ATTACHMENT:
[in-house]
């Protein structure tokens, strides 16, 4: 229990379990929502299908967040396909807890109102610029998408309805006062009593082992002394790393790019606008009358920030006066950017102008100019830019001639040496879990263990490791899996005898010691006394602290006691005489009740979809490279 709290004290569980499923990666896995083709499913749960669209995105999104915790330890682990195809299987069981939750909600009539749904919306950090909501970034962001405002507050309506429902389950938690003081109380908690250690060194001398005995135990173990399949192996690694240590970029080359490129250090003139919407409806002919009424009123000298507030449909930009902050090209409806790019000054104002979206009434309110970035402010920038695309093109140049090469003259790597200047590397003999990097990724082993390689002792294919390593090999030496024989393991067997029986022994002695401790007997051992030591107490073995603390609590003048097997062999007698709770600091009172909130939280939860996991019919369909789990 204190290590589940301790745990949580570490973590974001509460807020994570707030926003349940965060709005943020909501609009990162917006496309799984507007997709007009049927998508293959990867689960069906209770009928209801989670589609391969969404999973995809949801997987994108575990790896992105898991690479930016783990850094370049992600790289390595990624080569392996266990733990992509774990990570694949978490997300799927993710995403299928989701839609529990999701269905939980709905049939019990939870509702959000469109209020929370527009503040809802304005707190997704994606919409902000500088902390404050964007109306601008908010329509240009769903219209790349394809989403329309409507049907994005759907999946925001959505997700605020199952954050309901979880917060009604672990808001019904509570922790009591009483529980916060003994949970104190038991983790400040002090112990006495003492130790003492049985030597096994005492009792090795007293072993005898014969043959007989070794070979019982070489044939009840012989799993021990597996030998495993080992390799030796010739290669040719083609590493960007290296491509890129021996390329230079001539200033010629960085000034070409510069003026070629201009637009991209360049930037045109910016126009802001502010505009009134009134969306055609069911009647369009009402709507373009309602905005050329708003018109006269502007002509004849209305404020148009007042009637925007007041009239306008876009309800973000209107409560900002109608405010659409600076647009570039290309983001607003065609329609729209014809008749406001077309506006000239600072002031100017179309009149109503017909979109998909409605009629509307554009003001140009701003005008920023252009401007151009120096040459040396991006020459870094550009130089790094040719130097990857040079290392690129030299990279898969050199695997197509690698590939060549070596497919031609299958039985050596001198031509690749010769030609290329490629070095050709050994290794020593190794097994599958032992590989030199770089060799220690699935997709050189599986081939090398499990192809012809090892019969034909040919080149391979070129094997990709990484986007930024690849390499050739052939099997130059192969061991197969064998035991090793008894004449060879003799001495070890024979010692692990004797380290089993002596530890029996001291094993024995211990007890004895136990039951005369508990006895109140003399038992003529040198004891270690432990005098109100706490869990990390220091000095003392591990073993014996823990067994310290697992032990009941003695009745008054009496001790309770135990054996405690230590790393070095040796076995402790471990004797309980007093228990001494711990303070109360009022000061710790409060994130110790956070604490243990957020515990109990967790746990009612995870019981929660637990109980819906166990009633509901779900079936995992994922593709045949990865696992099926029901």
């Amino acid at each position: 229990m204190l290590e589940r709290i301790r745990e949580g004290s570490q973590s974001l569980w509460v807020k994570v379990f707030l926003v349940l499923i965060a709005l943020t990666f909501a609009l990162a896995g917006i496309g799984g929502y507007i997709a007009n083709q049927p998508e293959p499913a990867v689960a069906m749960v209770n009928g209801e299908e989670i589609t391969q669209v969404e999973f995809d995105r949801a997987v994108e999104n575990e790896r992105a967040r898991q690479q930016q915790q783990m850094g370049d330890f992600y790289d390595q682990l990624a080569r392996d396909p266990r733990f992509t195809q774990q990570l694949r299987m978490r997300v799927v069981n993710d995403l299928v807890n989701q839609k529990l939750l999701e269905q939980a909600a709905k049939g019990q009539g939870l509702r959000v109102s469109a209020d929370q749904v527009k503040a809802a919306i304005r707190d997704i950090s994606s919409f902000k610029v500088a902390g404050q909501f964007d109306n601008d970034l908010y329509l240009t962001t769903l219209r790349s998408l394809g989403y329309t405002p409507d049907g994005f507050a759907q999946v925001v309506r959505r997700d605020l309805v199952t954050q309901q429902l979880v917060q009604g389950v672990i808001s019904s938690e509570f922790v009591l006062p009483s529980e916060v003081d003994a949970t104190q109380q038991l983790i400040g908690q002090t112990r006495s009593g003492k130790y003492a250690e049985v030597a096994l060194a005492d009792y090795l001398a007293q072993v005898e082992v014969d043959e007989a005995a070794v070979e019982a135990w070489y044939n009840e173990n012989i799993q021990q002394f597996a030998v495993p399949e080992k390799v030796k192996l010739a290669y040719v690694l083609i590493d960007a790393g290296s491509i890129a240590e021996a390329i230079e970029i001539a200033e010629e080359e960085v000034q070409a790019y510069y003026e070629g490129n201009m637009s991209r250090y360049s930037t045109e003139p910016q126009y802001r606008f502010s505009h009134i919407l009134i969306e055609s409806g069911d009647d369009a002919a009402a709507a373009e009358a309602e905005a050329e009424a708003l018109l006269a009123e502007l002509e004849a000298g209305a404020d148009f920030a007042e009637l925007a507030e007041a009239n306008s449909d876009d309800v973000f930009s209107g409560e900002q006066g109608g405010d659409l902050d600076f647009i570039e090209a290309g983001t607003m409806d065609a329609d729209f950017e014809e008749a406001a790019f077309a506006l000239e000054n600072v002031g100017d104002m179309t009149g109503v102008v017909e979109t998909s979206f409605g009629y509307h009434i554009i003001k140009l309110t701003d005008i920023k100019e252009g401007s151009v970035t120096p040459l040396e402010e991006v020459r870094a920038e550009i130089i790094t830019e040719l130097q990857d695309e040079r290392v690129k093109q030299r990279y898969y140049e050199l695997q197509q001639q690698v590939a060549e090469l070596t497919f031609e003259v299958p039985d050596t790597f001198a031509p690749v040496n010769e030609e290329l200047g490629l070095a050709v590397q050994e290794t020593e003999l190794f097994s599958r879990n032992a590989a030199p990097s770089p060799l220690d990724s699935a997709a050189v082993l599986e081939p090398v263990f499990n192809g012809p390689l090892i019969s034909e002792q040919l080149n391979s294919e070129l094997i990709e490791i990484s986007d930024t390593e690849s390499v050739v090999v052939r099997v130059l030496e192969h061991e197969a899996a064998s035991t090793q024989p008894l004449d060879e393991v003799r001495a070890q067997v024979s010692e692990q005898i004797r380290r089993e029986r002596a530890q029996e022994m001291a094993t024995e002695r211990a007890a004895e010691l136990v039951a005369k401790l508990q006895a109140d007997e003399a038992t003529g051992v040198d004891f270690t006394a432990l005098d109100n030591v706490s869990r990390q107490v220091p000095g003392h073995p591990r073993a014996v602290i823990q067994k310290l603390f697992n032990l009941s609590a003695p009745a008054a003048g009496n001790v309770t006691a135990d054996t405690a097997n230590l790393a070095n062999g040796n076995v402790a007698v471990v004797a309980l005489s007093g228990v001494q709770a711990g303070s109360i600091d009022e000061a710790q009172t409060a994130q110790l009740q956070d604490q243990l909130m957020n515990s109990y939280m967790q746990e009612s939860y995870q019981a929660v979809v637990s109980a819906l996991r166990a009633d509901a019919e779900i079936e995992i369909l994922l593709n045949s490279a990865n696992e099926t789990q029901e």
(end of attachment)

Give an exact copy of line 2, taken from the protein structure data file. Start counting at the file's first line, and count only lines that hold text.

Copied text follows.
């Protein structure tokens, strides 16, 4: 229990379990929502299908967040396909807890109102610029998408309805006062009593082992002394790393790019606008009358920030006066950017102008100019830019001639040496879990263990490791899996005898010691006394602290006691005489009740979809490279 709290004290569980499923990666896995083709499913749960669209995105999104915790330890682990195809299987069981939750909600009539749904919306950090909501970034962001405002507050309506429902389950938690003081109380908690250690060194001398005995135990173990399949192996690694240590970029080359490129250090003139919407409806002919009424009123000298507030449909930009902050090209409806790019000054104002979206009434309110970035402010920038695309093109140049090469003259790597200047590397003999990097990724082993390689002792294919390593090999030496024989393991067997029986022994002695401790007997051992030591107490073995603390609590003048097997062999007698709770600091009172909130939280939860996991019919369909789990 204190290590589940301790745990949580570490973590974001509460807020994570707030926003349940965060709005943020909501609009990162917006496309799984507007997709007009049927998508293959990867689960069906209770009928209801989670589609391969969404999973995809949801997987994108575990790896992105898991690479930016783990850094370049992600790289390595990624080569392996266990733990992509774990990570694949978490997300799927993710995403299928989701839609529990999701269905939980709905049939019990939870509702959000469109209020929370527009503040809802304005707190997704994606919409902000500088902390404050964007109306601008908010329509240009769903219209790349394809989403329309409507049907994005759907999946925001959505997700605020199952954050309901979880917060009604672990808001019904509570922790009591009483529980916060003994949970104190038991983790400040002090112990006495003492130790003492049985030597096994005492009792090795007293072993005898014969043959007989070794070979019982070489044939009840012989799993021990597996030998495993080992390799030796010739290669040719083609590493960007290296491509890129021996390329230079001539200033010629960085000034070409510069003026070629201009637009991209360049930037045109910016126009802001502010505009009134009134969306055609069911009647369009009402709507373009309602905005050329708003018109006269502007002509004849209305404020148009007042009637925007007041009239306008876009309800973000209107409560900002109608405010659409600076647009570039290309983001607003065609329609729209014809008749406001077309506006000239600072002031100017179309009149109503017909979109998909409605009629509307554009003001140009701003005008920023252009401007151009120096040459040396991006020459870094550009130089790094040719130097990857040079290392690129030299990279898969050199695997197509690698590939060549070596497919031609299958039985050596001198031509690749010769030609290329490629070095050709050994290794020593190794097994599958032992590989030199770089060799220690699935997709050189599986081939090398499990192809012809090892019969034909040919080149391979070129094997990709990484986007930024690849390499050739052939099997130059192969061991197969064998035991090793008894004449060879003799001495070890024979010692692990004797380290089993002596530890029996001291094993024995211990007890004895136990039951005369508990006895109140003399038992003529040198004891270690432990005098109100706490869990990390220091000095003392591990073993014996823990067994310290697992032990009941003695009745008054009496001790309770135990054996405690230590790393070095040796076995402790471990004797309980007093228990001494711990303070109360009022000061710790409060994130110790956070604490243990957020515990109990967790746990009612995870019981929660637990109980819906166990009633509901779900079936995992994922593709045949990865696992099926029901």